Australia's property prices raise valuation concerns
It's a question that exasperates and divides a nation. Is Australian housing wildly overpriced and heading for a nasty fall, or it it simply taking a breather after a period of very strong growth?
The market has softened in recent months and prices have dipped by about 1.5%.
As mortgage holders breathe a sigh of relief that the Reserve Bank has not raised the cost of borrowing in the country, the underlying health and future direction of the residential property sector provokes sharply differing views.
Gerard Minack, an economist at Morgan Stanley, tells the BBC that the market is in a precarious position, although a collapse is unlikely.
"I think without a doubt it is overvalued," he says.
"Australian property is 30-40% above fair value, so that to me is bubble territory," he adds.
Mr Minack explains that prices began to soar in the late 1990s and early 2000s, a surge fuelled by cuts to capital gains tax and financial deregulation that made big mortgages more available.
It was time when access to credit was easier, and as Australian banks lent more, consumers took on more debt and real estate prices rocketed.
Now, though, home values have "wobbled", according to Mr Minack, because cautious households are saving more, which dampens demand.
Brisbane and Perth are the worst performing cities.
So does he think the bubble is about to be punctured?
Probably not, although it may shrivel as prices dip, he predicts.
"This is a market that is vulnerable. I am not expecting a collapse," he says.
"To get a collapse in Australian property prices you really need to see broad-based job losses, something I can't see on the immediate horizon," Mr Minack adds.
Research by the International Monetary Fund has also suggests that Australian house prices are overvalued, but that stark assessment has its critics.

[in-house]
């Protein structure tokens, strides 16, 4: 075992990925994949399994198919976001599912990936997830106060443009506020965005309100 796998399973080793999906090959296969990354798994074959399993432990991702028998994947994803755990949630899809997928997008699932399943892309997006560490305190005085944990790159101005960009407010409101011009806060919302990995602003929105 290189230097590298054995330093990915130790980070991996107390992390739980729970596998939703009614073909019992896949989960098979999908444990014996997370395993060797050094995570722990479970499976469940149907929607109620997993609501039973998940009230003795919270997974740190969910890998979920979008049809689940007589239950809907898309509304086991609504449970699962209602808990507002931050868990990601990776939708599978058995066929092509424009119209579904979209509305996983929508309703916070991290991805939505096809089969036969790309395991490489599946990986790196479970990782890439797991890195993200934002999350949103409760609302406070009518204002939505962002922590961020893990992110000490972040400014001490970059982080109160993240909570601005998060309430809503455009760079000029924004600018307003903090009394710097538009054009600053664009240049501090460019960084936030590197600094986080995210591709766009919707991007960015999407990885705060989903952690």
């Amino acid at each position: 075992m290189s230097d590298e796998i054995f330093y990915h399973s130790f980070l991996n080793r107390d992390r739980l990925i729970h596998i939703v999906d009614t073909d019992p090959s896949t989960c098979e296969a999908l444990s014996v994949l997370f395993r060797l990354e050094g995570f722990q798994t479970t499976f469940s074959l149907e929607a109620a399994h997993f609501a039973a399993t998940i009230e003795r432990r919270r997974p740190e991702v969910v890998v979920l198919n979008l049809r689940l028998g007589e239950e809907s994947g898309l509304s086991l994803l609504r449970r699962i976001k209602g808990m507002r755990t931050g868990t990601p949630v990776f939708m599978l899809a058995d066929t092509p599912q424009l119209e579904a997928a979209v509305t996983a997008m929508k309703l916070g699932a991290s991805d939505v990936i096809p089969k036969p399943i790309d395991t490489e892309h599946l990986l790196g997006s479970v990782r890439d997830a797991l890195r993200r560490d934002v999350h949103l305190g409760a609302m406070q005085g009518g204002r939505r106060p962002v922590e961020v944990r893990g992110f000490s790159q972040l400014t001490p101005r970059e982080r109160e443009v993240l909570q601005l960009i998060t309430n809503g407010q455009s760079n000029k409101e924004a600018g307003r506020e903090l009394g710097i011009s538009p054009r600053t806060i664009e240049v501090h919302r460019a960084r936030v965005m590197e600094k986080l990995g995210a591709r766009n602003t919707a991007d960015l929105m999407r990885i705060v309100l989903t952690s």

Tim Lawless, Brisbane-based research director at rpdata.com, which provides services to the real estate, banking and finance industries, challenges the notion that property prices are 40% too high.
"There have been some significant adjustments in the market really between 2001 and 2004 when we had quite a large boom in property values," he says.
"Since that time we have seen growth rates moderate."
Mr Lawless says the result is a "softer" market that has been subdued by interest rate rises and is now winding down following a strong growth cycle.
He predicts only small reductions in house prices but also warns that some lean times lie ahead.
"We don't expect any real capital growth to return to the market for at least 18 months," he says.
"Stock levels are quite high and consumers in Australia are simply focused on saving. They are really drilling down debt," Mr Lawless adds.
For now, Australia's residential real estate sector appears to be hibernating.
Meanwhile, Morgan Stanley's Gerard Minack has this advice for investors thinking of buying into a slowing market: don't.
"It will be a terrible investment if you buy Australian property today. Australian housing will not make you rich," he says.
Others believe, however, that Australia's obsession with property - combined with a buoyant economy, low unemployment and a lack of supply - will eventually help to reawaken a slumbering housing market.